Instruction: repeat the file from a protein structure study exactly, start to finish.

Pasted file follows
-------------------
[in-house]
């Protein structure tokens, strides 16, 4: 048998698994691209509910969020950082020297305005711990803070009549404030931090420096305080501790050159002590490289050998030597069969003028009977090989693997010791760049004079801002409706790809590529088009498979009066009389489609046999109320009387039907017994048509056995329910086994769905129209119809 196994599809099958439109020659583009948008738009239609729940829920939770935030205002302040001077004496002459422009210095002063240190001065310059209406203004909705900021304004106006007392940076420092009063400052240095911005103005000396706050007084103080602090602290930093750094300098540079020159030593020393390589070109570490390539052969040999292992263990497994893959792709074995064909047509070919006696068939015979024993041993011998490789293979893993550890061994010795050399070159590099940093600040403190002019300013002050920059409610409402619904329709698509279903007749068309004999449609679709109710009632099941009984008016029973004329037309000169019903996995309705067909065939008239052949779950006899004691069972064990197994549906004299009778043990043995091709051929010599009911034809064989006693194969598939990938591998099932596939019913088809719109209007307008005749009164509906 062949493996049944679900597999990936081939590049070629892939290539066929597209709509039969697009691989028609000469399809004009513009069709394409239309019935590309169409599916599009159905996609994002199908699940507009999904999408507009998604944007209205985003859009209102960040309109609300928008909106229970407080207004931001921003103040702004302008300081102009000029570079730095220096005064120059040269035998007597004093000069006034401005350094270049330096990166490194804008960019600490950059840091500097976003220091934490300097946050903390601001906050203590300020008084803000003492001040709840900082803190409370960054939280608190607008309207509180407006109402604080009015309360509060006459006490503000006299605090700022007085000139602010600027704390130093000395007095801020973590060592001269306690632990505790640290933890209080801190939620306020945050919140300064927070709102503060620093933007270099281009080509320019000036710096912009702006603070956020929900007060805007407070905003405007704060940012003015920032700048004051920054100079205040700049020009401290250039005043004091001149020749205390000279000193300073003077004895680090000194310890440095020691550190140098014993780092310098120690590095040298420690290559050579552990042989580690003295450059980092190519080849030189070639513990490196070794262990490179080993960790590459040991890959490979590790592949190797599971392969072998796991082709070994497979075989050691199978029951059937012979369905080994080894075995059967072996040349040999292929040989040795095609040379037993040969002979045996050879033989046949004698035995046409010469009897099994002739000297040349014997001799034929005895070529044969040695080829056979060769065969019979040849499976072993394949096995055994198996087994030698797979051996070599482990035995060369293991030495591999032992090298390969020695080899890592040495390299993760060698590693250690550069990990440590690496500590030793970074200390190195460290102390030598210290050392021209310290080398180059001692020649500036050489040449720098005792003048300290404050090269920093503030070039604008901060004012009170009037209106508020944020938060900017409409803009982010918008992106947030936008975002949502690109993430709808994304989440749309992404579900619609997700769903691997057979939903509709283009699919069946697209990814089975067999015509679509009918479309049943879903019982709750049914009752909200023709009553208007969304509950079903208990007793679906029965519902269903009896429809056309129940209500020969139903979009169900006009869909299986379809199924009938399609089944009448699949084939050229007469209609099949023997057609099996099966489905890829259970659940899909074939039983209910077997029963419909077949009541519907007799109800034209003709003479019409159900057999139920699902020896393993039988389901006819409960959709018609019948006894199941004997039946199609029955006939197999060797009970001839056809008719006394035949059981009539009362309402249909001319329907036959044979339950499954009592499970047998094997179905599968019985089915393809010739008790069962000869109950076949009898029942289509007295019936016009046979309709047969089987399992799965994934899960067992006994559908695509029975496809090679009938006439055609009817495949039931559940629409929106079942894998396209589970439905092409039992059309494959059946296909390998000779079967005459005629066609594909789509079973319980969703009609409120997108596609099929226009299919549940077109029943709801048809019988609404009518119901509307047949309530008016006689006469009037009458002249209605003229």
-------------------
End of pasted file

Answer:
[in-house]
């Protein structure tokens, strides 16, 4: 048998698994691209509910969020950082020297305005711990803070009549404030931090420096305080501790050159002590490289050998030597069969003028009977090989693997010791760049004079801002409706790809590529088009498979009066009389489609046999109320009387039907017994048509056995329910086994769905129209119809 196994599809099958439109020659583009948008738009239609729940829920939770935030205002302040001077004496002459422009210095002063240190001065310059209406203004909705900021304004106006007392940076420092009063400052240095911005103005000396706050007084103080602090602290930093750094300098540079020159030593020393390589070109570490390539052969040999292992263990497994893959792709074995064909047509070919006696068939015979024993041993011998490789293979893993550890061994010795050399070159590099940093600040403190002019300013002050920059409610409402619904329709698509279903007749068309004999449609679709109710009632099941009984008016029973004329037309000169019903996995309705067909065939008239052949779950006899004691069972064990197994549906004299009778043990043995091709051929010599009911034809064989006693194969598939990938591998099932596939019913088809719109209007307008005749009164509906 062949493996049944679900597999990936081939590049070629892939290539066929597209709509039969697009691989028609000469399809004009513009069709394409239309019935590309169409599916599009159905996609994002199908699940507009999904999408507009998604944007209205985003859009209102960040309109609300928008909106229970407080207004931001921003103040702004302008300081102009000029570079730095220096005064120059040269035998007597004093000069006034401005350094270049330096990166490194804008960019600490950059840091500097976003220091934490300097946050903390601001906050203590300020008084803000003492001040709840900082803190409370960054939280608190607008309207509180407006109402604080009015309360509060006459006490503000006299605090700022007085000139602010600027704390130093000395007095801020973590060592001269306690632990505790640290933890209080801190939620306020945050919140300064927070709102503060620093933007270099281009080509320019000036710096912009702006603070956020929900007060805007407070905003405007704060940012003015920032700048004051920054100079205040700049020009401290250039005043004091001149020749205390000279000193300073003077004895680090000194310890440095020691550190140098014993780092310098120690590095040298420690290559050579552990042989580690003295450059980092190519080849030189070639513990490196070794262990490179080993960790590459040991890959490979590790592949190797599971392969072998796991082709070994497979075989050691199978029951059937012979369905080994080894075995059967072996040349040999292929040989040795095609040379037993040969002979045996050879033989046949004698035995046409010469009897099994002739000297040349014997001799034929005895070529044969040695080829056979060769065969019979040849499976072993394949096995055994198996087994030698797979051996070599482990035995060369293991030495591999032992090298390969020695080899890592040495390299993760060698590693250690550069990990440590690496500590030793970074200390190195460290102390030598210290050392021209310290080398180059001692020649500036050489040449720098005792003048300290404050090269920093503030070039604008901060004012009170009037209106508020944020938060900017409409803009982010918008992106947030936008975002949502690109993430709808994304989440749309992404579900619609997700769903691997057979939903509709283009699919069946697209990814089975067999015509679509009918479309049943879903019982709750049914009752909200023709009553208007969304509950079903208990007793679906029965519902269903009896429809056309129940209500020969139903979009169900006009869909299986379809199924009938399609089944009448699949084939050229007469209609099949023997057609099996099966489905890829259970659940899909074939039983209910077997029963419909077949009541519907007799109800034209003709003479019409159900057999139920699902020896393993039988389901006819409960959709018609019948006894199941004997039946199609029955006939197999060797009970001839056809008719006394035949059981009539009362309402249909001319329907036959044979339950499954009592499970047998094997179905599968019985089915393809010739008790069962000869109950076949009898029942289509007295019936016009046979309709047969089987399992799965994934899960067992006994559908695509029975496809090679009938006439055609009817495949039931559940629409929106079942894998396209589970439905092409039992059309494959059946296909390998000779079967005459005629066609594909789509079973319980969703009609409120997108596609099929226009299919549940077109029943709801048809019988609404009518119901509307047949309530008016006689006469009037009458002249209605003229």